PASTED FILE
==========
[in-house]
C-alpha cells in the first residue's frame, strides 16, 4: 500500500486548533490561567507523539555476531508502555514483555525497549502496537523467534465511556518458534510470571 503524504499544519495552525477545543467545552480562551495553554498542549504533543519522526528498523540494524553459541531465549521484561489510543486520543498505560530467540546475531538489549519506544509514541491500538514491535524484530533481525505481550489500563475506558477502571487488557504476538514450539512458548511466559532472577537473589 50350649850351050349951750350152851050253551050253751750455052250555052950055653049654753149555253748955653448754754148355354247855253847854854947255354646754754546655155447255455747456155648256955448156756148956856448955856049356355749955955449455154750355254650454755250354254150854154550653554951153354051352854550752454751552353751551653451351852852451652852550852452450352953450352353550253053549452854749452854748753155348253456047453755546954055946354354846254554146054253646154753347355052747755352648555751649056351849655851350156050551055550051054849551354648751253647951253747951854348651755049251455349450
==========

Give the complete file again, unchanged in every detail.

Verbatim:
[in-house]
C-alpha cells in the first residue's frame, strides 16, 4: 500500500486548533490561567507523539555476531508502555514483555525497549502496537523467534465511556518458534510470571 503524504499544519495552525477545543467545552480562551495553554498542549504533543519522526528498523540494524553459541531465549521484561489510543486520543498505560530467540546475531538489549519506544509514541491500538514491535524484530533481525505481550489500563475506558477502571487488557504476538514450539512458548511466559532472577537473589 50350649850351050349951750350152851050253551050253751750455052250555052950055653049654753149555253748955653448754754148355354247855253847854854947255354646754754546655155447255455747456155648256955448156756148956856448955856049356355749955955449455154750355254650454755250354254150854154550653554951153354051352854550752454751552353751551653451351852852451652852550852452450352953450352353550253053549452854749452854748753155348253456047453755546954055946354354846254554146054253646154753347355052747755352648555751649056351849655851350156050551055550051054849551354648751253647951253747951854348651755049251455349450